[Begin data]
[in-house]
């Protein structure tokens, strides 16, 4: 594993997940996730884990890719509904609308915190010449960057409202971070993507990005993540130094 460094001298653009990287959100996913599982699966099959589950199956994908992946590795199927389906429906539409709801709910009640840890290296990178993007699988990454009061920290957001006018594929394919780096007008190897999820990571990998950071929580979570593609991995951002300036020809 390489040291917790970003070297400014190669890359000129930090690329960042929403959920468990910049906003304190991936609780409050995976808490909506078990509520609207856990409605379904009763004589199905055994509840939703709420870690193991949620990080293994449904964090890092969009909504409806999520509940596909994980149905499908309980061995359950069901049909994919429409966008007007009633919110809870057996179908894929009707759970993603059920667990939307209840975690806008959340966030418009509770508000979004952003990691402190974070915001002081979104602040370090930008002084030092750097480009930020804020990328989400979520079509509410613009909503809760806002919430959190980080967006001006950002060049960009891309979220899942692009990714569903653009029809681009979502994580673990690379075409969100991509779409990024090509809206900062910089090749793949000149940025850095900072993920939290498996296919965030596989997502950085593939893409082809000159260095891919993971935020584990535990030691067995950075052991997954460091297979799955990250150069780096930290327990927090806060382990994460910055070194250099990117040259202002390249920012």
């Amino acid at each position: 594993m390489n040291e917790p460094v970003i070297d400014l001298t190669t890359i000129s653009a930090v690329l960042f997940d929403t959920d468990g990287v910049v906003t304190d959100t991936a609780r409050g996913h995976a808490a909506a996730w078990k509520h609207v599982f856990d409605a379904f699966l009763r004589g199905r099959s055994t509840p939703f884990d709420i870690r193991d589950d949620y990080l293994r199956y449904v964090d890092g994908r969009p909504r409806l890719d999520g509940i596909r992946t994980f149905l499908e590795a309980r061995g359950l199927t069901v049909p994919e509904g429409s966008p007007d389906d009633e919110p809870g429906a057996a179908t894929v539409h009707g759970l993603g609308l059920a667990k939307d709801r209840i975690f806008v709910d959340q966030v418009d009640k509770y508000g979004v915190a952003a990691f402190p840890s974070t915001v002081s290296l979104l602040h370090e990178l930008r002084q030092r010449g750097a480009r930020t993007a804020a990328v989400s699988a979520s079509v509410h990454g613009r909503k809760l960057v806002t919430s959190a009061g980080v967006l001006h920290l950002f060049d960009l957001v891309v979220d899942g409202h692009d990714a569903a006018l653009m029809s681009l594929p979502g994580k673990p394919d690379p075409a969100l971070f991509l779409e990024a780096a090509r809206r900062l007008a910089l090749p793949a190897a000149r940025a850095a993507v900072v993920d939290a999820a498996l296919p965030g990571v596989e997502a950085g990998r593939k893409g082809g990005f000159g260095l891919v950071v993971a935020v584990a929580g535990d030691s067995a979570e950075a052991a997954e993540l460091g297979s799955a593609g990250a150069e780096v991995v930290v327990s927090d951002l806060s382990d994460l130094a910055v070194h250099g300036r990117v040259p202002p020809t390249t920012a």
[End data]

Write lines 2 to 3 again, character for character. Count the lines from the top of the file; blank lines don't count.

């Protein structure tokens, strides 16, 4: 594993997940996730884990890719509904609308915190010449960057409202971070993507990005993540130094 460094001298653009990287959100996913599982699966099959589950199956994908992946590795199927389906429906539409709801709910009640840890290296990178993007699988990454009061920290957001006018594929394919780096007008190897999820990571990998950071929580979570593609991995951002300036020809 390489040291917790970003070297400014190669890359000129930090690329960042929403959920468990910049906003304190991936609780409050995976808490909506078990509520609207856990409605379904009763004589199905055994509840939703709420870690193991949620990080293994449904964090890092969009909504409806999520509940596909994980149905499908309980061995359950069901049909994919429409966008007007009633919110809870057996179908894929009707759970993603059920667990939307209840975690806008959340966030418009509770508000979004952003990691402190974070915001002081979104602040370090930008002084030092750097480009930020804020990328989400979520079509509410613009909503809760806002919430959190980080967006001006950002060049960009891309979220899942692009990714569903653009029809681009979502994580673990690379075409969100991509779409990024090509809206900062910089090749793949000149940025850095900072993920939290498996296919965030596989997502950085593939893409082809000159260095891919993971935020584990535990030691067995950075052991997954460091297979799955990250150069780096930290327990927090806060382990994460910055070194250099990117040259202002390249920012």
């Amino acid at each position: 594993m390489n040291e917790p460094v970003i070297d400014l001298t190669t890359i000129s653009a930090v690329l960042f997940d929403t959920d468990g990287v910049v906003t304190d959100t991936a609780r409050g996913h995976a808490a909506a996730w078990k509520h609207v599982f856990d409605a379904f699966l009763r004589g199905r099959s055994t509840p939703f884990d709420i870690r193991d589950d949620y990080l293994r199956y449904v964090d890092g994908r969009p909504r409806l890719d999520g509940i596909r992946t994980f149905l499908e590795a309980r061995g359950l199927t069901v049909p994919e509904g429409s966008p007007d389906d009633e919110p809870g429906a057996a179908t894929v539409h009707g759970l993603g609308l059920a667990k939307d709801r209840i975690f806008v709910d959340q966030v418009d009640k509770y508000g979004v915190a952003a990691f402190p840890s974070t915001v002081s290296l979104l602040h370090e990178l930008r002084q030092r010449g750097a480009r930020t993007a804020a990328v989400s699988a979520s079509v509410h990454g613009r909503k809760l960057v806002t919430s959190a009061g980080v967006l001006h920290l950002f060049d960009l957001v891309v979220d899942g409202h692009d990714a569903a006018l653009m029809s681009l594929p979502g994580k673990p394919d690379p075409a969100l971070f991509l779409e990024a780096a090509r809206r900062l007008a910089l090749p793949a190897a000149r940025a850095a993507v900072v993920d939290a999820a498996l296919p965030g990571v596989e997502a950085g990998r593939k893409g082809g990005f000159g260095l891919v950071v993971a935020v584990a929580g535990d030691s067995a979570e950075a052991a997954e993540l460091g297979s799955a593609g990250a150069e780096v991995v930290v327990s927090d951002l806060s382990d994460l130094a910055v070194h250099g300036r990117v040259p202002p020809t390249t920012a």